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10 responses to ““Winter is Coming”: Myth and History and Mytho-history”

  1. Scott Preston says :

    Actually, after all that I forgot to mention even why I posted about this.

    If you look deeper into issues like “fake news” and “false memory” you’ll discover that “beneath” them are what Gebser would describe as “deficient” forms of the mythical and magical, ie, “decadent” forms of the mythical and magical. Jung described much the same thing in that film I linked to earlier called “The Heart of the Matter”.

    Today humanity, as never before, is split into two apparently irreconcilable halves. / The psychological rule says that when an inner situation is not made conscious, it happens outside, as fate. / That is to say, when the individual remains undivided and does not become conscious of his inner contradictions, the world must perforce act out the conflict and be torn into opposite halves. / C.G. Jung 1959

    And as regards false mythologising, as it applies to either history or biography too.

    Biographies should show people in their undershirts. Goethe had his weaknesses, and Calvin was often cruel. Considerations of this kind reveal the true greatness of a man. This way of looking at things is better than false hero worship! / G.G. Jung, 1946

  2. Kellynn says :

    Hi, Scott. I’m trying to get a grasp on some terminology here, as I haven’t yet read the likes of Gebser and Rosenstock-Huessy. How is the magical both “technical” and “holographic”?

    • Scott Preston says :

      Yes, it helps to familiarise yourself with Gebser and his typology of civilisations as “consciousness structures” — the archaic, the magical, the mythical, and the mental-rational.

      Let’s start with the “holographic” and magic. Magic is characterised by “pars pro toto” — the part contains the whole. Eg. Manipulating someone’s hair or fingernails is the same as manipulating the whole person. That’s a “holographic” conception of reality. The part stands for the whole.

      Magic is concerned with will and with power. It’s implied even in the very meaning of the word “magic” which is related to German “Macht” (might) and machen (to make, to do) and “Make” (but also “majesty” or “mage”, “magister”, as well as a host of other words). Magic is concerned with “making happen”. Although the Greek word for magic is “magikos”, the word “techne” (the Art or the Skill) was also used for magic. Magic is very concerned with technique.

      It’s not surprising, then, that you find many contemporary authors very concerned about the conflation and confusion of magical thinking and technology: just to mention a few: Robert Romanyshyn’s Technology as Symptom & Dream; Peter Stirk’s Technology as Magic: The Triumph of the Irrational; Lee Worth Bailey’s The Enchantments of Technology. Algis Mikunas’s essay “Magic and Technological Culture” (in Consciousness and Culture) as well as a few others — Jacques Ellul in some respects. Mikunas introduced the term “technocratic shamanism” to describe the conflation of technology and magic — in practices like “perception management” and such matters. We’ve explored “technocratic shamanism” quite a bit in earlier posts in The Chrysalis.

  3. abdulmonem says :

    In a world of diversified visions, different people view what matters differently. This is the tragedy of humanity. The story of the pairs that permeates everything, the paradoxical pairs that keeps life running.Thinking process is not a mechanical additive process but a flowing process in a bigger flowing process or fields, some called it holographic and some morphic and I called it the divine field,from which everything start and to him return.It is a question of recognition of ourselves and our place in this cosmos and our attention and how it is placed. As there is a world of quantity ,there is a world of quality and there are those who place their attention in the world of quantity and those people of quality. Consciousness is given to help humans to find their path, with the guidance that quality is the goal in the world of given quantity reminding them not to forget to taint their character with the odor of quality, without losing their share from the world of quantity. It is a balancing game in a balanced cosmos that demands human balance for the sake of the humans themselves. We are drinking the bitterness cup of falsifying the divine narrative, denying that god has sent messengers with his words to guide humanity. My word flow is from his word flow, without forgetting the word flow of those who connected their flow with his flow. It is a process of freeing ourselves from the boxes in which we have been born, in order to create our unique spiritual accomplishment knowing that our physicality is here to serve our spirituality.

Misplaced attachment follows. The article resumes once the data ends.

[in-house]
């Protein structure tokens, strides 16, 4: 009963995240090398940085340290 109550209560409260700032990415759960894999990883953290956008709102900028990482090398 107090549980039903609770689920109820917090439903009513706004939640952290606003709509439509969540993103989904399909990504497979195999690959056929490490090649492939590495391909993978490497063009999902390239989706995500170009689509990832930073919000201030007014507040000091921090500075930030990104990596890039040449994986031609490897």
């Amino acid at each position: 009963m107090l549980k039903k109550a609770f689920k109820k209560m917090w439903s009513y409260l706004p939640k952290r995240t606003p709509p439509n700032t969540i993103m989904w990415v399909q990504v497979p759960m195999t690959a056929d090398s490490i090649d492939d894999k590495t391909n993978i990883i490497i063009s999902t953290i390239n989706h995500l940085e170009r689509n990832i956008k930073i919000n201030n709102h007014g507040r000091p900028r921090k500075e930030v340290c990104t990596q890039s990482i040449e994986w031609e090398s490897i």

4. Dwig says :

    This post reminds me of the Cherokee’s story I mentioned in a comment to the last post, the one about the fight of the “two wolves” representing the light and shadow. Imagine if “Game of Thrones” were to take a different tack and, instead of a “final confrontation”, depict a recognition and reconciliation between the light and shadow? (I can imagine the howls of indignation from those mentally feasting on the Game as it is.)

  5. Dwig says :

    Another reaction: I’ve been following the “Waging Nonviolence” website, hosted by George Lakey. A major theme of the posts there relate to confronting interests supported by powers of violence by masses of coordinated, disciplined nonviolent protestors.

    In the this article, Lakey references the Selma civil rights march in which Martin Luther King decided to turn the march around; Lakey suggests that divine inspiration may have been a consideration in King’s decision. This leads to an interesting exchange in the comment section among Lakey, Matt Meyer, and Eileen Flanagan about the roles of rational vs inspirational factors in such cases. Of course, this reminded me of the Master vs Emissary juxtaposition. In turn, “reason is a good servant, but a bad master” popped into my head.

    Back to the theme of site: is nonviolent action, which has had some successes, a noble but doomed idea as industrial civilization comes apart, or one of the “imaginal cells” in the body of the chrysalis?

    • Scott Preston says :

      I suspect you’ll see a mix of responses to the disintegration of industrial civilisation. You’re already seeing that to a degree. Violence will be a factor in it as well.

  6. Charles says :

    I recall Thompson writing that “history is the story of the ego’ and ‘myth is the story of the soul’ One could suggest that history is written by the winners.

    I appreciate what dwig wrote. I feel that nonviolence is and will be the response as it represents the only sustainable response to power. A book- Ignorant Perfection of Ordinary People – Robert Inchausti gives insight about MLK Jr. and what motivated his vision and actions. He was called to respond to the injustice and he did. Inchauti writes and imagines what he calls plebeian postmodernism.

  7. Charles says :

    Here is an article from years ago that is related. https://arclist.org/2016/05/30/winter-is-coming-part-one/